Posts Tagged ‘Under’

 Erin Brockovich

Erin Brockovich

 

Environmental activist Erin Brockovich, portrayed in a 2000 film about her fight over the pollution of a California town, has been arrested on suspicion of boating while intoxicated.
Brockovich, 52, was arrested at Lake Mead, near Las Vegas, on Friday night after breath tests showed her blood-alcohol level was just over twice the legal limit.

She was seen struggling to moor her motorboat at the Las Vegas Boat Harbour, a spokesman for the Nevada Department of Wildlife said.

“She was not sure how to manoeuvre the boat into the dock,” Mr Lyngar said. “It’s a simple thing if you can think clearly. But if you add alcohol and unfamiliarity of the area, it can all cause serious problems.”
Read on …

America's new tastemakers...

America’s new tastemakers…

 

Meet the rising young stars who are changing the way the world drinks.
Ian Brand, 32
Winemaker, Coastview Vineyards, Le P’tit Paysan, Monterey, CA
After moving from Utah to California to pursue surfing, Brand found his real calling at Bonny Doon in Santa Cruz, where he was assistant winemaker from 2004– 2007. He has also been winemaker for Nicholson and Pierce Vine- yards and consults for various clients in the region. Innovative, experimental and eager to push the envelope in the Salinas Valley and beyond, Brand is known for his progressive approaches to plantings, commitment to organic farming and tireless promotion of Monterey as the next region to watch in California.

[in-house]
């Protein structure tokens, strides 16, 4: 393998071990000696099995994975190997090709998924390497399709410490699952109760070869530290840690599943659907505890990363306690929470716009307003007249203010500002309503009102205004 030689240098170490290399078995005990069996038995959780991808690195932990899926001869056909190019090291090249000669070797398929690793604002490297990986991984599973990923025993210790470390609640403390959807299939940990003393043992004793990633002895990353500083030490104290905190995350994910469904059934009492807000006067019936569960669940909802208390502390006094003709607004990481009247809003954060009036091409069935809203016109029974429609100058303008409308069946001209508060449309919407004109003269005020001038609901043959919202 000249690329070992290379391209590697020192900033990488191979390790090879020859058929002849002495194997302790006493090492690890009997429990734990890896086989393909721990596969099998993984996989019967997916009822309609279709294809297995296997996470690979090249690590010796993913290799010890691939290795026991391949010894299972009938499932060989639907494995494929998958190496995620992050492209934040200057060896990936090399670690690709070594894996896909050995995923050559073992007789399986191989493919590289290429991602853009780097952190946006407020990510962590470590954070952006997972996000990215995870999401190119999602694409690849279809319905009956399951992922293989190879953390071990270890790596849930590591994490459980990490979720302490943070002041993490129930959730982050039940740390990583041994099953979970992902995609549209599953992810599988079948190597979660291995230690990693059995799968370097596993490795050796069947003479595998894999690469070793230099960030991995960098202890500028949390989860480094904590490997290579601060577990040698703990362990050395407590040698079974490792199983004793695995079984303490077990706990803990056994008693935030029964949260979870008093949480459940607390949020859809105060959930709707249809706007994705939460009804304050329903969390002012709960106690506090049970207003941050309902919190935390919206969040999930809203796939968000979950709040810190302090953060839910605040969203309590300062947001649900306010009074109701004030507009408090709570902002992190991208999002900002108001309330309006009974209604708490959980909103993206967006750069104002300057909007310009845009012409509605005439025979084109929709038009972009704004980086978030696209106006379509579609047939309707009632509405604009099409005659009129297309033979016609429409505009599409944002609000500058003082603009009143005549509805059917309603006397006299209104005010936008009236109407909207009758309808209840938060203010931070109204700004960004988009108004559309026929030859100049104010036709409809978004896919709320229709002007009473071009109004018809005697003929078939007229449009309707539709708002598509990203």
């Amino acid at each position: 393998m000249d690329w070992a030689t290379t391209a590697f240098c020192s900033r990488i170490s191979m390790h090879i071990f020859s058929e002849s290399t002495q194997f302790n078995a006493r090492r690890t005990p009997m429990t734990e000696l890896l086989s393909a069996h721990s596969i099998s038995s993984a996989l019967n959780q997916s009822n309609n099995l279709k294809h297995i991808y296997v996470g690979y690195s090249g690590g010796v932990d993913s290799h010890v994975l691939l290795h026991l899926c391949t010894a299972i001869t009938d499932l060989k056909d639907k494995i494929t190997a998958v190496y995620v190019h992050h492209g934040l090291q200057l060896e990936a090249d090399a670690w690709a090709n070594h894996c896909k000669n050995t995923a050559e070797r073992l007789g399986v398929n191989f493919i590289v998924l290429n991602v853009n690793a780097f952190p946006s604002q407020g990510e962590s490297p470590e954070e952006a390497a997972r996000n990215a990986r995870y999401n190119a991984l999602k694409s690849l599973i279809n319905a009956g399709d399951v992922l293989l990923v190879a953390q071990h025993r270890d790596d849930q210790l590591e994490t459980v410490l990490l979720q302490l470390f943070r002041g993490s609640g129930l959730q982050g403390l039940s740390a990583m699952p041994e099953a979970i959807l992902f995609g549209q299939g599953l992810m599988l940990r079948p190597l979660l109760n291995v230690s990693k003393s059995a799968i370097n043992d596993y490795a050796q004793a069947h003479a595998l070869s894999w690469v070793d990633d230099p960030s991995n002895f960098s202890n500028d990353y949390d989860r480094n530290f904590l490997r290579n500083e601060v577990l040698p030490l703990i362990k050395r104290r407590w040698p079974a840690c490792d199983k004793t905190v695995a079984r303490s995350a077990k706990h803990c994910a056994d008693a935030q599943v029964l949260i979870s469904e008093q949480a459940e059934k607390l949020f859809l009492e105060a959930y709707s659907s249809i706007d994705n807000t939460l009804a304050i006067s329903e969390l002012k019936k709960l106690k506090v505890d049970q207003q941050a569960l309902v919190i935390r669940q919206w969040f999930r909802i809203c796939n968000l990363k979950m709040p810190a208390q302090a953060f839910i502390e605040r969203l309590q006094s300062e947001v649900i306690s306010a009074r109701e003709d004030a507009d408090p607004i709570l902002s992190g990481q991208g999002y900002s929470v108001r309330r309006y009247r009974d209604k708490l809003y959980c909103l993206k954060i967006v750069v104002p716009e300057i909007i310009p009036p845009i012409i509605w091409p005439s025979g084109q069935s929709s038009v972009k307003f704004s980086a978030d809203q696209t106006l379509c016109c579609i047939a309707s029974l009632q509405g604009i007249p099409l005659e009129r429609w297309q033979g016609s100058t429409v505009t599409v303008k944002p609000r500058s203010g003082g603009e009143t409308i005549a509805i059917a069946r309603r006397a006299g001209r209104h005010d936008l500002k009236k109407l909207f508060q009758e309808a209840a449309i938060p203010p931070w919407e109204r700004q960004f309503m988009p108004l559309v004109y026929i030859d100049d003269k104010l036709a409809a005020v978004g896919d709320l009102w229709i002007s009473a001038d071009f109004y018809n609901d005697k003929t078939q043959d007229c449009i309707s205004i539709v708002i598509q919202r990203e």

Bibiana González Rave, 35
Winemaker, Rave Vines & Wines, Santa Rosa, CA
Originally from Colombia and trained in France, where she earned dual degrees in viticulture and enology, González Rave spent years doing two harvests a year, from South Africa to France and California, and was until recently the winemaker at Lynmar Estate, where she earned stupendous reviews for her silky Pinot Noirs and complex Chardonnays. Last year she decided to go out on her own, launching Rave Vines & Wines, where she is laser focused on one place only: Pahlmeyer’s Wayfarer Vineyard on the Sonoma Coast. The first of her cool-climate Pinot Noir and Chardonnay will be from 2012. In addition to making a small amount of her own wines, she’s partnering with husband Jeff Pisoni on a Sauvignon Blanc brand.
Read on …

Alcohol to high in wines?

Alcohol to high in wines?

 

Alcohol levels in just about everything are rising, and a lot of people aren’t happy about it. Nonetheless, winemakers would really rather you not know that they’re doing something about it. Or, at least, one particular something about it: dealcoholization, or “dealcing.” While there are alcohol-free or very low alcohol wines on the market, what I’m talking about is bringing super-hot 14-17% alcohol wines down to the more comfortable 11-14% range.

 

Why alcohol levels are rising is no mystery. Winemakers are working with riper grapes to satisfy contemporary tastes for the big, the luscious, and the fruit-forward. Wine growing regions are warming up so that grapes have the time and sunlight to accumulate sugars like never before. Better yeasts are able to handle both more sugar and more alcohol without giving up, so winemakers don’t have to add water to ensure that high-sugar musts will ferment.

What to do about all this heat is a different matter. You might argue that we shouldn’t do anything about it at all; higher ABVs are a natural consequence of riper fruit, riper fruit is good, and so there we are. But plenty of other people, including a lot of consumers, aren’t happy about seeing numbers in the 14-16% range on their bottles, and a substantial industry has emerged in an effort to make those people happier.